• Did you know: Every electrical outlet within 6′ of a water source (e.g., faucet) needs to be a group fault circuit interruptor (GFCI)
  • Be it known throughout the land: Let there be a general prohibition against the “try hard” tenant applicant
  • As a property owner, your biggest enemy is WATER
  • One reason to leave tenants in place when buying: When < 75% or 50% occupied (investment vs. owner occ), must get expensive VACANT insurance
  • Did you know… When buying a property that is a short sale, the seller column on the HUD-1 *MUST* total to exactly -zero-?
  • One essential skill for real estate: Being able to examine the title for a property; it can save you $ and time, and rescue dead deals too
  • If you find yourself trying to convince yourself to break your own screening rules to approve someone, STOP – reject them, or regret it
  • If your property has wireless water & gas meters that allow reading from street, tell your tenants they don’t need to let anyone in to read
  • Tell your tenants until they’re sick of hearing: I *want* to hear about any maintenance issues involving water, even small leaks/drips!
  • Your rental application should have the rent for the apt on it. Why? To avoid “Oh, I thought the rent was $X” disputes later
  • Another warning sign for potential tenants: When they start out by complaining about how awful their last landlord was
  • Wall repair after door knob slams through: $75; door stop post: $1.39. Pro tip: buy the SPRING door stops. Don’t look as good but they LAST
  • Note for tenants and homeowners: If you have electric baseboard heat (as many 3rd floors do), it stays on *until you turn it off*
  • If a potential tenant has a history of never living someplace more than a year, how long do you think they’ll be at your place?
  • Professional landlords standardize on as much as possible: Standard paint colors/sheens, standard types of locks, standard lights, etc.
  • Instead of asking potential tenants “Do you smoke?” ask, “How many smokers will live in the apartment?” Same thing with pets
  • One example of “an ounce of prevention is worth a pound of cure”: Change your air filters regularly to avoid expensive HVAC problems
  • Do all your tenants’ stoves have anti-tip devices on them? They should
  • Another warning sign with potential tenants: When they haven’t even filled out the application, already nit picking minor apt stuff
  • A good rule of thumb: Trim any trees within 8 feet of your property
  • Another criterion of a good property: A good credit rating (financial stability) for its city/town. Otherwise, guess who bails them out?
  • If you’re going to be away from your house/property for a while, don’t forget to put the hot water heaters on vacation mode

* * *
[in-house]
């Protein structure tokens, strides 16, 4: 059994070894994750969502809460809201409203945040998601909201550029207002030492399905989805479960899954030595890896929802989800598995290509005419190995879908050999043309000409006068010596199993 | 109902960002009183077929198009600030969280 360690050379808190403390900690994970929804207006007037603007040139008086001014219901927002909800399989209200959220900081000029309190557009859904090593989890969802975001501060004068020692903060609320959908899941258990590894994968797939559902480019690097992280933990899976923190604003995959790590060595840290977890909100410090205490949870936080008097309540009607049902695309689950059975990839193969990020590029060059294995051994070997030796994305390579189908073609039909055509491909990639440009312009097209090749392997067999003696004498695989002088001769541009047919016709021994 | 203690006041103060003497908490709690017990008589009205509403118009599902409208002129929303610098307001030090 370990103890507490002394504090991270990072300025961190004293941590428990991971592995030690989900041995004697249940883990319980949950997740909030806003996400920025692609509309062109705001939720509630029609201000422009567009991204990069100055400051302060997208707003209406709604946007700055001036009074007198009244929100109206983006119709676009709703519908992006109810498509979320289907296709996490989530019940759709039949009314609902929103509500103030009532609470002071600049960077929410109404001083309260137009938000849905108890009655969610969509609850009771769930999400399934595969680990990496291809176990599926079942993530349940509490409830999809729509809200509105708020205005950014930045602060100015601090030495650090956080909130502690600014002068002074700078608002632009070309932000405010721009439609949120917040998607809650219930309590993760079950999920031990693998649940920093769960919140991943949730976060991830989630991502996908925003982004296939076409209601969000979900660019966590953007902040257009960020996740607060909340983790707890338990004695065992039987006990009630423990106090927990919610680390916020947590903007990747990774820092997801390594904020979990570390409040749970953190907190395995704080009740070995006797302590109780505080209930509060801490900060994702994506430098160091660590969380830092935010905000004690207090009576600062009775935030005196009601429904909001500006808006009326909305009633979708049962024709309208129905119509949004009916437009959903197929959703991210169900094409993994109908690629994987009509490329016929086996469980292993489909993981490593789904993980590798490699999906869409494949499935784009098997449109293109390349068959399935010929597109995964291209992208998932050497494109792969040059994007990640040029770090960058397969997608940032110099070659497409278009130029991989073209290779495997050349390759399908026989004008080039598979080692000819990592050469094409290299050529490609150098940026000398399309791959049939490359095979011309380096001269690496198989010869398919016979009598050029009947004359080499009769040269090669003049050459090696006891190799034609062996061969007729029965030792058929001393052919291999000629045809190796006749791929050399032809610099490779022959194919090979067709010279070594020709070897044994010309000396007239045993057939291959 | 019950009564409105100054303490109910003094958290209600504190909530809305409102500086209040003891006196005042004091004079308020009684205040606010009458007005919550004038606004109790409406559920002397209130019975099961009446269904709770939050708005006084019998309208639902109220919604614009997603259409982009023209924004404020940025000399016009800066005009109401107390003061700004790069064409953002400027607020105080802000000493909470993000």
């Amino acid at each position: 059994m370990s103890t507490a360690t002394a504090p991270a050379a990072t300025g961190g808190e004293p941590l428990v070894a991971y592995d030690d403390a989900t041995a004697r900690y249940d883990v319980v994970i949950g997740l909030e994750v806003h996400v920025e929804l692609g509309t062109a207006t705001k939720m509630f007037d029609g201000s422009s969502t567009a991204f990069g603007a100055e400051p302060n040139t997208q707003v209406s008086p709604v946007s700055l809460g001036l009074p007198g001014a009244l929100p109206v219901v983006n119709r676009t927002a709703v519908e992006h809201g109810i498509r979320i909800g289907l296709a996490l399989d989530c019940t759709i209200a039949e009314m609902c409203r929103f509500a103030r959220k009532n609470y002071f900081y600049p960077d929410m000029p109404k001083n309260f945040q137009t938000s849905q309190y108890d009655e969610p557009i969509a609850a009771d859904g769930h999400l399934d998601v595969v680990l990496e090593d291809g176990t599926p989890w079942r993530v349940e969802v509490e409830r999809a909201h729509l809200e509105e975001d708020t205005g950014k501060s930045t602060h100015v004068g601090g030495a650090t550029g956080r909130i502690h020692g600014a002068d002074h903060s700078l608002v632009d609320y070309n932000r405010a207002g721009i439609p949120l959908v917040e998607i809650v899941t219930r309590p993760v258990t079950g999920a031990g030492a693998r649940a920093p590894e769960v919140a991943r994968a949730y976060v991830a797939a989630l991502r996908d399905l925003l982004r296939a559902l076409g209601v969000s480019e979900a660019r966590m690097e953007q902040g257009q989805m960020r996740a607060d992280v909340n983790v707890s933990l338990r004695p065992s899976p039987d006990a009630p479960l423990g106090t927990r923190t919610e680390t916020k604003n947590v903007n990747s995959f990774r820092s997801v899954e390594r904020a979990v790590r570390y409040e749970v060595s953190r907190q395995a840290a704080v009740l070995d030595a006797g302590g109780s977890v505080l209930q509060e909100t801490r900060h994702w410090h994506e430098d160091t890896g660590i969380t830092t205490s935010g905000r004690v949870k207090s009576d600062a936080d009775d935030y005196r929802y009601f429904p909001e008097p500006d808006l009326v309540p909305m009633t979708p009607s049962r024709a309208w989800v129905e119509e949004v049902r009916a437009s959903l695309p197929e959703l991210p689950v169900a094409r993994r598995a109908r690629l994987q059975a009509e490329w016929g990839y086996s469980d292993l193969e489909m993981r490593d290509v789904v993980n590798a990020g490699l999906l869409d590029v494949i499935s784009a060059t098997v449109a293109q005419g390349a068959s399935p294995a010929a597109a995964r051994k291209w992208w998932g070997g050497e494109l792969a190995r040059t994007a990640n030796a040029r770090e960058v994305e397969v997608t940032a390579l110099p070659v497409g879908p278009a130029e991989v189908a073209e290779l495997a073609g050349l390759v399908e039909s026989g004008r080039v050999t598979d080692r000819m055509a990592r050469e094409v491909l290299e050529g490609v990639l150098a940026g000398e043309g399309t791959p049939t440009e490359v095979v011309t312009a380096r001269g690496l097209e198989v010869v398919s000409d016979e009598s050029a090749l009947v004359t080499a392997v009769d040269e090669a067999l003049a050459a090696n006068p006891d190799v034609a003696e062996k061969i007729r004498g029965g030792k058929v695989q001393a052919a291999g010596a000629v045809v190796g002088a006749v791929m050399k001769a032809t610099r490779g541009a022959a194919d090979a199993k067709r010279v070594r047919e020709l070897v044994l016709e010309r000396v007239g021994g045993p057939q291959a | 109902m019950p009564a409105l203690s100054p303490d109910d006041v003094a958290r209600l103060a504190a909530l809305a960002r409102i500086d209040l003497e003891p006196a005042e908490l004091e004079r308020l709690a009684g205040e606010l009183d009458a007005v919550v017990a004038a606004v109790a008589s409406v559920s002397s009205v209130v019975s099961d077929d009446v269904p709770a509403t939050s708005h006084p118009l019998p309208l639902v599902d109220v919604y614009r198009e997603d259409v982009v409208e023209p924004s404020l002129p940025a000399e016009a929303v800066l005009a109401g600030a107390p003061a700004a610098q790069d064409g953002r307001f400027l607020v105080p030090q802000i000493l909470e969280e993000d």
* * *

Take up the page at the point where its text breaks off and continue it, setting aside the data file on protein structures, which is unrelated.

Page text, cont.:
• Never, ever pay a contractor in full until *everything* is done, including any reports/paperwork; once you pay them, the have NO incentive
  • Want to increase chances of getting approved for a commercial loan? If you have all your paperwork in order ahead of time, you look GOLDEN
  • RISE Engineering will give you a free energy audit on your property with plenty of ideas for how to save money; http://riseengineering.com/
  • Pipe insulation is a cheap way to save money which pays dividends years into the future
  • Beware the transient tenant: Someone who’s never lived in one place for more than a year probably has a reason for that…
  • Here’s an interesting source of foreclosed properties – ones owned by the Secretary of Veteran Affairs (VA): http://listings.vrmco.com/
  • Beware the over-eager tenant: Someone who calls more than twice in a 24 hour period is probably desperate to move for a reason…
  • Pro tip: Get the paint department to match the color of your new shutters, so the front door and other outside items match the shutters
  • Simple but important thing: Make sure that the grade of the land around a house slopes AWAY from the house, so water is channeled AWAY
  • Professionals have checklists – there is simply too much for any one mind, no matter how “expert”, to remember all the time
  • A classic tip: “Bring the old one” to the hardware store when you’re trying to find a replacement part… memory is inherently fallible
  • Subtle but important tip: Do not regularly park something very heavy (like a heavy truck) right next to a house/building foundation
  • Trying to figure out what’s going on with a “problem house”? Ask neighbors – they usually know exactly what’s going on, happy to talk too
  • Warning: many insurance companies have chosen to either drop insurance for “named storms” or jack the price up for that coverage a LOT